But I am thinking of a financial crisis 101 years ago, the "Panic of 1907," as it was called.
In late October of that year, the greatest banker of his day, and perhaps any day, JP Morgan, 70 years old but at the height of his power, returned early from a meeting of Episcopalians in Virginia to gather titans of Wall Street together in the red room of his famous library. He was suffering from a bad cold, but got through the following days and nights on heavy doses of Havana cigars.
All around him markets were crumbling, venerable companies were going into receivership, banks were about to go under as crowds of people lined up to get their money out before the entire edifice collapsed.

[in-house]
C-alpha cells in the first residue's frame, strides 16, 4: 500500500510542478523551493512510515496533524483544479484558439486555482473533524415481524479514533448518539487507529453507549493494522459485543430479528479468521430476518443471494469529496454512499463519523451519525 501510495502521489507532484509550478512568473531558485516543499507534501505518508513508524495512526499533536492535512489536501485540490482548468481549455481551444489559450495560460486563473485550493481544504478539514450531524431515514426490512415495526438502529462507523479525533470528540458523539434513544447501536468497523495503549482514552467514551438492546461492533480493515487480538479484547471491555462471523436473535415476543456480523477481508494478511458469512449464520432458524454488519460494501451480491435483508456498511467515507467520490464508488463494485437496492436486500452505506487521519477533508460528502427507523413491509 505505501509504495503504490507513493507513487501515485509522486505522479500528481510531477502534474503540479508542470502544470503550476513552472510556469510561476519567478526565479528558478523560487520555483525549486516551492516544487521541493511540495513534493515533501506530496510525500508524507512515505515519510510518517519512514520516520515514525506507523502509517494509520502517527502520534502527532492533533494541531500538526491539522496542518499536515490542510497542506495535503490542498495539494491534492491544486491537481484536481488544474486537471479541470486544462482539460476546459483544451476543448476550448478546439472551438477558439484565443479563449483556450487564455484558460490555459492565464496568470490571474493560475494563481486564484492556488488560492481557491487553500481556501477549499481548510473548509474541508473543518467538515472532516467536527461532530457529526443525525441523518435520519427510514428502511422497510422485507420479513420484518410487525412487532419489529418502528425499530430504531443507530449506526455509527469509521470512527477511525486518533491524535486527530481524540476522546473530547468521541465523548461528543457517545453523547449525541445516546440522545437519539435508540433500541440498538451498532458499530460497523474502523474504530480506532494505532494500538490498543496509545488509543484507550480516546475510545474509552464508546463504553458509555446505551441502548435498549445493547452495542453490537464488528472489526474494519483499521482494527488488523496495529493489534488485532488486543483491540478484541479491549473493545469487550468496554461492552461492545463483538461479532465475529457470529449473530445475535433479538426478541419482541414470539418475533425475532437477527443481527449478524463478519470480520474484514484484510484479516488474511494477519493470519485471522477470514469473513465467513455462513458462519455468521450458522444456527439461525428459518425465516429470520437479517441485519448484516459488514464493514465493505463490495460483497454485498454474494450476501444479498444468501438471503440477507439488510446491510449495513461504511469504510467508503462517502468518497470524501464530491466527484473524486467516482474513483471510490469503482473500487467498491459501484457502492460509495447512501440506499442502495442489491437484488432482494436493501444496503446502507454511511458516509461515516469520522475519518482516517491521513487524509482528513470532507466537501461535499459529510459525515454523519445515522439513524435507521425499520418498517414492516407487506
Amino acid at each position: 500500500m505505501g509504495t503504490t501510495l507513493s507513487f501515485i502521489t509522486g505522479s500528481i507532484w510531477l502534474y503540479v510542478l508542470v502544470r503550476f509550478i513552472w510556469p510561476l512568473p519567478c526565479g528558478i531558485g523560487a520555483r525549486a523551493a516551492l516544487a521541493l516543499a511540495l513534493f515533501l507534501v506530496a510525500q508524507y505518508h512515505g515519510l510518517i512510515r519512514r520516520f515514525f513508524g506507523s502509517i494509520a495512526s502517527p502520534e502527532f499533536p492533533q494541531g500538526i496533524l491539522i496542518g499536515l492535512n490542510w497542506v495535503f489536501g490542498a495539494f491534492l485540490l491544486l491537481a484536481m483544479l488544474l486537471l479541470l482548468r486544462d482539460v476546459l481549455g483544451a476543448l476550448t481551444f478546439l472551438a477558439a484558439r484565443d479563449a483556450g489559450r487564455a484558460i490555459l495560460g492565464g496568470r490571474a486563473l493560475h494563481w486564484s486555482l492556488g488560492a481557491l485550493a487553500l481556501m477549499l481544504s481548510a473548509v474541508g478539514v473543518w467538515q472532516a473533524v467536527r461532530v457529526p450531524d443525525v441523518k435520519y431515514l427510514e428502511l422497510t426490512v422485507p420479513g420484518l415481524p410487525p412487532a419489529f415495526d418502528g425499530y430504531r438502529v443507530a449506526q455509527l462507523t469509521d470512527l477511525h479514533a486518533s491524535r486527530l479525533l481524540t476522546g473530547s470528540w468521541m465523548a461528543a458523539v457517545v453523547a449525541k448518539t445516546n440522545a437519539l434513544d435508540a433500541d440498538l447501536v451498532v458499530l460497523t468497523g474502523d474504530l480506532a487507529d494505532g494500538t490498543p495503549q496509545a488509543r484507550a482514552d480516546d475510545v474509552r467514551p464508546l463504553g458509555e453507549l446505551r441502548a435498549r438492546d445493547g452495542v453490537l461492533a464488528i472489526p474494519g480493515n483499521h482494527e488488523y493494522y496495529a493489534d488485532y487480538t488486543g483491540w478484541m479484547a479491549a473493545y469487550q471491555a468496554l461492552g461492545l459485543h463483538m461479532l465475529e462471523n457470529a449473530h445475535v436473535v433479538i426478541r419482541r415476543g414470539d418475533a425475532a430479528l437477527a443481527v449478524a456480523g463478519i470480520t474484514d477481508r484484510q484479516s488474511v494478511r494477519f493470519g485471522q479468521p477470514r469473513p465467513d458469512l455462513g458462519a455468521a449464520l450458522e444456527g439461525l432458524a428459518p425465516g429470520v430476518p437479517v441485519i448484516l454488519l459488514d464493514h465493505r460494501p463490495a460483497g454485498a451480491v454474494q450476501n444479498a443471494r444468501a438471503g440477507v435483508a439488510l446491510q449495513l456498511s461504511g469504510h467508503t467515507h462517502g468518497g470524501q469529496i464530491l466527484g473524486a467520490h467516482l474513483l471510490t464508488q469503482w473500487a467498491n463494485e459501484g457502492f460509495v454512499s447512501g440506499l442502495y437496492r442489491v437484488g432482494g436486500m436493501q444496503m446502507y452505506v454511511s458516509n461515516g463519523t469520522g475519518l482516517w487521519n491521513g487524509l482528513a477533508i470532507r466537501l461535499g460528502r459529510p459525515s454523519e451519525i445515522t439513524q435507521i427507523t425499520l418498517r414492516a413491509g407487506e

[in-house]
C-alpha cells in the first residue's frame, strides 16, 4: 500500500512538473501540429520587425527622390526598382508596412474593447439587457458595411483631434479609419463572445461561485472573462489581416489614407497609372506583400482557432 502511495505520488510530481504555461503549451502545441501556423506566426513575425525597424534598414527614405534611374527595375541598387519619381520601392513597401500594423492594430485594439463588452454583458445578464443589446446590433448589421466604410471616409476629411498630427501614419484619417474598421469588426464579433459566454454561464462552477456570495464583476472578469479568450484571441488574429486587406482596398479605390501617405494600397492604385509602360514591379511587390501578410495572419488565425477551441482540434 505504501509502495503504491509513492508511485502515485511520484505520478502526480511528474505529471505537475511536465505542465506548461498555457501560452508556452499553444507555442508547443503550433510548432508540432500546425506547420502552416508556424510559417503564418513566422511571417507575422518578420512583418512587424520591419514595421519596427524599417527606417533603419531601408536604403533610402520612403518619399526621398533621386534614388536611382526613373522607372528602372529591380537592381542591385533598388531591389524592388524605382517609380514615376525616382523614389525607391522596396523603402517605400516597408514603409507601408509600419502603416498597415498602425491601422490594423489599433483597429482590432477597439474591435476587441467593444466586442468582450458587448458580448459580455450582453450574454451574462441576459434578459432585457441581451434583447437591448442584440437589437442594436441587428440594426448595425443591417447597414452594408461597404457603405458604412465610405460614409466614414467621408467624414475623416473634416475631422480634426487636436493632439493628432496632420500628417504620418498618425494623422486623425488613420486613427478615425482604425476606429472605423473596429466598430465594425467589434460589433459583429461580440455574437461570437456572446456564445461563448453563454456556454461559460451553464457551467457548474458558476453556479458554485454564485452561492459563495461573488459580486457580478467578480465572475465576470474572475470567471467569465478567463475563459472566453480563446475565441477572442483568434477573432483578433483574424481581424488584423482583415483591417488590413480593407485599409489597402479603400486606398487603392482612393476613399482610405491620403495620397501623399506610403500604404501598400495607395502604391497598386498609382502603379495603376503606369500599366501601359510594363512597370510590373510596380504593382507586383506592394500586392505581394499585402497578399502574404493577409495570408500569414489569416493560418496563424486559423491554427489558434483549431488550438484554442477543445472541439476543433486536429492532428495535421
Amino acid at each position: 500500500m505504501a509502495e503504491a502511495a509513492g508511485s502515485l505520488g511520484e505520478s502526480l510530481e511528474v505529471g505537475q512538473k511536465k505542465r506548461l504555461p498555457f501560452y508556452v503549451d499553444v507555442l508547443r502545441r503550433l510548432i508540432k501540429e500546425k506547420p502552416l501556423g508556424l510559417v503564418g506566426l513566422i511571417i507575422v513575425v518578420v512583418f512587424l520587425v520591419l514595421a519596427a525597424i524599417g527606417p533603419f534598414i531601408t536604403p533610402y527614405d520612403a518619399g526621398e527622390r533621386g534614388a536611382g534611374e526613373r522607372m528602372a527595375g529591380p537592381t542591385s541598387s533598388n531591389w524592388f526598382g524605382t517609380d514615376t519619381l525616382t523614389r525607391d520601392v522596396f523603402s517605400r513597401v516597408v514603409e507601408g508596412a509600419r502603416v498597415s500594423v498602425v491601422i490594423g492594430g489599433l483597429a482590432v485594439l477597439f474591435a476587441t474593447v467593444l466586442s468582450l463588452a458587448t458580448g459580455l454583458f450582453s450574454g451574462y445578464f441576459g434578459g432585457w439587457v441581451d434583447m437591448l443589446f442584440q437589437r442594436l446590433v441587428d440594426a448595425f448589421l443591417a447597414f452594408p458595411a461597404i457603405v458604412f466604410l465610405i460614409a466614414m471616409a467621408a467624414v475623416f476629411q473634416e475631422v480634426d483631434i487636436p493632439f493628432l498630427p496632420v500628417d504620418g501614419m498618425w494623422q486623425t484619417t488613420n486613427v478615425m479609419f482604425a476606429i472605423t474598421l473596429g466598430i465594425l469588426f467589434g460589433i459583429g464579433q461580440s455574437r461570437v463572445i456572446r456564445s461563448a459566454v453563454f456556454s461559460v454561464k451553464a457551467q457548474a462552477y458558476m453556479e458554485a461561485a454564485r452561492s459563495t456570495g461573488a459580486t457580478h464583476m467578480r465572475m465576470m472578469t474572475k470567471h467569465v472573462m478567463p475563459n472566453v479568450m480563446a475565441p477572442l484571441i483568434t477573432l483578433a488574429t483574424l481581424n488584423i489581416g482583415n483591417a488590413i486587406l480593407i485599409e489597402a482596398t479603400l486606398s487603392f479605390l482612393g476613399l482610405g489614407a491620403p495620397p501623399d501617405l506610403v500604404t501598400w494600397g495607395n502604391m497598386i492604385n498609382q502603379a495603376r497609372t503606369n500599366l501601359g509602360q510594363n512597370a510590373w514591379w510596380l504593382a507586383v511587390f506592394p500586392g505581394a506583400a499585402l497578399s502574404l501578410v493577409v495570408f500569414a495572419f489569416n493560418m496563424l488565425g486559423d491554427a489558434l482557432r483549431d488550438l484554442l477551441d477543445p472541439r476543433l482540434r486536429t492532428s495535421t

President Theodore Roosevelt's secretary of the treasury, George Cortelyou, went up to New York by train, but he was to play a minor role to Morgan's.
Read about Warren Buffett's more subdued leadership in the current Wall Street crisis
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